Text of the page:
Joe Burns, Kurtis Patterson and Travis Head may have shone in Tests this summer, but their Ashes prospects will be heavily influenced by their performances in the Sheffield Shield, which re-starts tomorrow.
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With yet another batting collapse, handing India the ascendancy and essentially undoing most of the good work and gritty stoicism shown thus far this series by Australia’s inexperienced top six, questions much now be asked about what, if anything, can be done to stop the rot.
With a team so outclassed and with so little pedigree it is hardly surprising that we have come to this point, and yet with so much on the line and after such an improved showing in Perth with bat and ball, this most recent collective failure is still a bitter pill to swallow.
At the start of this series there was the usual optimism from the broader public as well as the usual throwaway lines of confidence. Australia was to be playing back on their own turf, conditions and the pitches would play into their hands, there would be struggles and moments of failure, but in the end they would reign supreme over an Indian side not used to consistent success on these shores.
The cracks would be papered over once more, the Australian side and public would resume normal transition with results going their way and the selectors could pat themselves on the bat and tell themselves that everything was okay.
Yet Australia are sitting on the precipice of a series loss most thought impossible, even with Australia’s two best batsmen sitting on the sidelines through faults completely of their own doing.
But with the dread and carnage that follows a wholly unexpected calamity such as that the Australians are facing at the MCG – and will most likely face in Sydney going on current form – there are some silver linings. They will certainly not make up for a loss, but they might just push us into a new way of accepting the mediocracy that has plagued this side for too long.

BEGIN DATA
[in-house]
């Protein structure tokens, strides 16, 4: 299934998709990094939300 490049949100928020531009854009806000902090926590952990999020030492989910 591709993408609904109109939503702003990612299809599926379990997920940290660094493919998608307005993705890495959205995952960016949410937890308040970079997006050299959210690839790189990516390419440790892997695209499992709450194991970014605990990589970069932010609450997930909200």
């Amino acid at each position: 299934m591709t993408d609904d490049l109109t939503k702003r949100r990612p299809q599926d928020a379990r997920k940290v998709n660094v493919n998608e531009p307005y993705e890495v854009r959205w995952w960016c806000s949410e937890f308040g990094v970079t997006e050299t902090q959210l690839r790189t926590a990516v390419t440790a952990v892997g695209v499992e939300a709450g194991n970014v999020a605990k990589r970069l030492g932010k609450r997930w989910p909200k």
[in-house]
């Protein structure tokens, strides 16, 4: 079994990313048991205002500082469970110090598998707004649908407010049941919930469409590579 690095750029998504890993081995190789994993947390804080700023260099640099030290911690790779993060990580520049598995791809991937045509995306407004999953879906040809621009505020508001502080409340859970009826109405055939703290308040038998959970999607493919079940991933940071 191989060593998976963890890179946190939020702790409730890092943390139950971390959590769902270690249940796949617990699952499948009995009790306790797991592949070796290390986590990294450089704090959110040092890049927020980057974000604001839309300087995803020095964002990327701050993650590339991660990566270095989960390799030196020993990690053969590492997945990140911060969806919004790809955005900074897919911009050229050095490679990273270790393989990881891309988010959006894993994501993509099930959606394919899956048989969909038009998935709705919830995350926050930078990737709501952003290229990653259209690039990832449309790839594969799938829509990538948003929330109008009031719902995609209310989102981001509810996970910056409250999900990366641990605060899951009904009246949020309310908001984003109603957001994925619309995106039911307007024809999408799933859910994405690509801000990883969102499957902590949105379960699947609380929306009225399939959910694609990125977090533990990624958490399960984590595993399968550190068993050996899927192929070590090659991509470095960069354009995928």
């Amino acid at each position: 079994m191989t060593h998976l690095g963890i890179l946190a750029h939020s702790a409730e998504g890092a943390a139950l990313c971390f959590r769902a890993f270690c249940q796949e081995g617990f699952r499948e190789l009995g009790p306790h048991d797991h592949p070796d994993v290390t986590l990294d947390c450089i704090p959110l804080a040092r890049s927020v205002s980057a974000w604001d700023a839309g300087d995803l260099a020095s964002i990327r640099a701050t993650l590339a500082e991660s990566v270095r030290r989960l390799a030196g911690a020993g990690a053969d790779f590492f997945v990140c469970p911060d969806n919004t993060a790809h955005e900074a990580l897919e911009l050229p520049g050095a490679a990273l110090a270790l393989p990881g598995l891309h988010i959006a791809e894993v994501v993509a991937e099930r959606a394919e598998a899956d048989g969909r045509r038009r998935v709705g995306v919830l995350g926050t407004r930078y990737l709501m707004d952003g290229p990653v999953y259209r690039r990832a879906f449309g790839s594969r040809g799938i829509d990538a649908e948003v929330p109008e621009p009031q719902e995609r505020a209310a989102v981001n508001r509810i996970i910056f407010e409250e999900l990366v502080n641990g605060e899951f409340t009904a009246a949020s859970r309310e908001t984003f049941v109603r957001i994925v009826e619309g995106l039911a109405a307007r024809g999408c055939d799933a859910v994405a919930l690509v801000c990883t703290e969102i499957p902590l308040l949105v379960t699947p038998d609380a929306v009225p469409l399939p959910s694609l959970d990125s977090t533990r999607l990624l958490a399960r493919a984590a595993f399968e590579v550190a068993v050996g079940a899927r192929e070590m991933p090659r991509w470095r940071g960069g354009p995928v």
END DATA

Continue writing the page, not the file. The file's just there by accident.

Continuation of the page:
Disaster and heartbreak lead to panic and rash decisions – see Hobart 2016 as a prime example. But now the Australian selectors have an opportunity to almost wipe the slate clean. Yes, this has been tried before, and with mixed results, but results are arguably no longer the priority for the medium and long-term success of this team. Rebirth is what is required.
The issue lies with the recycled enigmas that have so long been carried by their much more talented former captain Steve Smith and vice-captain Dave Warner. Yes, there is a severe lack of consistent individual performances in the Sheffield Shield in recent years, leading to uncertainty in who can make the jump from promising to Test quality, but as the old adage goes, insanity is doing the same thing over and over again and expecting different results.
Shaun Marsh, Mitch Marsh, Pete Handscomb and co may be the ‘best’ perceived options Australia currently has, but it does not make them the right ones for the current situation, and sending them back into the fray time and time again only to fail due to a lack of confidence, technique and uncertainty over their long-term futures is insanity, and public patience is wearing thin.
There are, however, some shining lights from what has been a tumultuous year in Australian men’s cricket. Tim Paine is a refreshing captain who is affable, relatable to the broader public and, most importantly, stoic. Marcus Harris shows promise, albeit with a somewhat rash approach, and Travis Head has shown glimmers of what could be a solid career if he can manage to mature, knuckle down and put away the stupid, irresponsible shots. There is indeed some hope, but only a small amount where batting is concerned.
Even if Australia manages to scrap and fight their way out of this series with a level result – or, more unlikely, a series win – they would be better off to learn from past mistakes and not pretend everything is rosy while the summer ends and public minds wander to the winter sports. A fresh approach is required in regard to picking and sticking with youth. There must be more emphasis on technique analysis in different conditions and, most importantly, a move away from flogging dead-horse selections.
There will still be dark days, collapses and some public dissent, but a new approach may just kickstart a career or two, which might lead to a new dawn of Australian cricket.